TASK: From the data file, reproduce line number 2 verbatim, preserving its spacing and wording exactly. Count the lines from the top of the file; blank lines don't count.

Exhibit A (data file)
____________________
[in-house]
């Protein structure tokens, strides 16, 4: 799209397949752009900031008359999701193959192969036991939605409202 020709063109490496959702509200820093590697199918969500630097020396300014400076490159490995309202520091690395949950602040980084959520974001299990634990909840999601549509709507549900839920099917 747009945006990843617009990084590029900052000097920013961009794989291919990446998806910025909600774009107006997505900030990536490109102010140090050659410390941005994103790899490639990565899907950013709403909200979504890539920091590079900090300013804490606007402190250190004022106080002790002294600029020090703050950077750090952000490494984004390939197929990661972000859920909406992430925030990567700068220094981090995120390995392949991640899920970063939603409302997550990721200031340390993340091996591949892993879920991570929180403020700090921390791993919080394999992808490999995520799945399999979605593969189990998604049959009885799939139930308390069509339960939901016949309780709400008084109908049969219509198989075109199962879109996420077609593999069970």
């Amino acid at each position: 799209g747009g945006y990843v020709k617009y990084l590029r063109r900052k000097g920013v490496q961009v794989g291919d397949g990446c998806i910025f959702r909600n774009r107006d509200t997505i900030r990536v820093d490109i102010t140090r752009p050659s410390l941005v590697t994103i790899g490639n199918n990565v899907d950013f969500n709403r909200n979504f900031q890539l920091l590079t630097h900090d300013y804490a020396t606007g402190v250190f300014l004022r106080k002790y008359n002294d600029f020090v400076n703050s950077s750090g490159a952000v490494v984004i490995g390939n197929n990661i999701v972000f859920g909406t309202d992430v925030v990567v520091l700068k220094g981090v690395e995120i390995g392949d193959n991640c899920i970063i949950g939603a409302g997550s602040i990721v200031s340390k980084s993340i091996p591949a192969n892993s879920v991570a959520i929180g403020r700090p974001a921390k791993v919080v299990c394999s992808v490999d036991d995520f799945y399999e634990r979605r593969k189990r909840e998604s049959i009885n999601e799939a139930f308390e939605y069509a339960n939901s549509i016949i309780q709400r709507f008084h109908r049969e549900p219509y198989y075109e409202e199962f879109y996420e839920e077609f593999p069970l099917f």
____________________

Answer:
């Protein structure tokens, strides 16, 4: 799209397949752009900031008359999701193959192969036991939605409202 020709063109490496959702509200820093590697199918969500630097020396300014400076490159490995309202520091690395949950602040980084959520974001299990634990909840999601549509709507549900839920099917 747009945006990843617009990084590029900052000097920013961009794989291919990446998806910025909600774009107006997505900030990536490109102010140090050659410390941005994103790899490639990565899907950013709403909200979504890539920091590079900090300013804490606007402190250190004022106080002790002294600029020090703050950077750090952000490494984004390939197929990661972000859920909406992430925030990567700068220094981090995120390995392949991640899920970063939603409302997550990721200031340390993340091996591949892993879920991570929180403020700090921390791993919080394999992808490999995520799945399999979605593969189990998604049959009885799939139930308390069509339960939901016949309780709400008084109908049969219509198989075109199962879109996420077609593999069970």